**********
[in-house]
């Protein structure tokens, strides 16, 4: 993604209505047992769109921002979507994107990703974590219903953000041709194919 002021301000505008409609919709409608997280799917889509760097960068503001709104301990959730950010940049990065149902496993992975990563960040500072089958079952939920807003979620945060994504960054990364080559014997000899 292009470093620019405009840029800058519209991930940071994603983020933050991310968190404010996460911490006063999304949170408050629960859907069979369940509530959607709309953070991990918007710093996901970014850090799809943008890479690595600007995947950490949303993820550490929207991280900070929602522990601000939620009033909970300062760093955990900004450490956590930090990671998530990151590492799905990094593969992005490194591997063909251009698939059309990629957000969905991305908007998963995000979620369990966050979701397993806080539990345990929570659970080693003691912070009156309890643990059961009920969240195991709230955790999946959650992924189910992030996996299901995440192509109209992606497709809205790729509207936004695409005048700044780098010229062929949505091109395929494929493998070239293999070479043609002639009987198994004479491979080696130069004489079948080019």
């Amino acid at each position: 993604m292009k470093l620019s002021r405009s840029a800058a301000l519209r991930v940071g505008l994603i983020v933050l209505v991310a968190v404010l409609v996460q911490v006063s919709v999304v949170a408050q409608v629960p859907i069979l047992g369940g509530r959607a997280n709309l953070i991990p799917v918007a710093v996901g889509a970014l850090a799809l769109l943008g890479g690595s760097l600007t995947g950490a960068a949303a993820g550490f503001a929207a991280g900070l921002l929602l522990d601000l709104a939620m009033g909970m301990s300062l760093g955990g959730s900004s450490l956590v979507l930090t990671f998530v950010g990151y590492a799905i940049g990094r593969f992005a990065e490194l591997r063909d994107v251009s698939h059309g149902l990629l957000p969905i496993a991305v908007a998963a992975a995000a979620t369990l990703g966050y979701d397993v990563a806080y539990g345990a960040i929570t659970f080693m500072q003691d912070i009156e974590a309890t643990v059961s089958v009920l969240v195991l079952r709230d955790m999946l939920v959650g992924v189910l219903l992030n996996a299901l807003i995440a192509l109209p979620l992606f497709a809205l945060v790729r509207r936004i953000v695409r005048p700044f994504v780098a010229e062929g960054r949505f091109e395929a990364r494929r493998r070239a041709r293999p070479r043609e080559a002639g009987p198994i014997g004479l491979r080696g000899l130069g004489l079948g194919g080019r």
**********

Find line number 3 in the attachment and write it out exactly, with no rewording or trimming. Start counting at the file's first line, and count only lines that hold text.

């Amino acid at each position: 993604m292009k470093l620019s002021r405009s840029a800058a301000l519209r991930v940071g505008l994603i983020v933050l209505v991310a968190v404010l409609v996460q911490v006063s919709v999304v949170a408050q409608v629960p859907i069979l047992g369940g509530r959607a997280n709309l953070i991990p799917v918007a710093v996901g889509a970014l850090a799809l769109l943008g890479g690595s760097l600007t995947g950490a960068a949303a993820g550490f503001a929207a991280g900070l921002l929602l522990d601000l709104a939620m009033g909970m301990s300062l760093g955990g959730s900004s450490l956590v979507l930090t990671f998530v950010g990151y590492a799905i940049g990094r593969f992005a990065e490194l591997r063909d994107v251009s698939h059309g149902l990629l957000p969905i496993a991305v908007a998963a992975a995000a979620t369990l990703g966050y979701d397993v990563a806080y539990g345990a960040i929570t659970f080693m500072q003691d912070i009156e974590a309890t643990v059961s089958v009920l969240v195991l079952r709230d955790m999946l939920v959650g992924v189910l219903l992030n996996a299901l807003i995440a192509l109209p979620l992606f497709a809205l945060v790729r509207r936004i953000v695409r005048p700044f994504v780098a010229e062929g960054r949505f091109e395929a990364r494929r493998r070239a041709r293999p070479r043609e080559a002639g009987p198994i014997g004479l491979r080696g000899l130069g004489l079948g194919g080019r």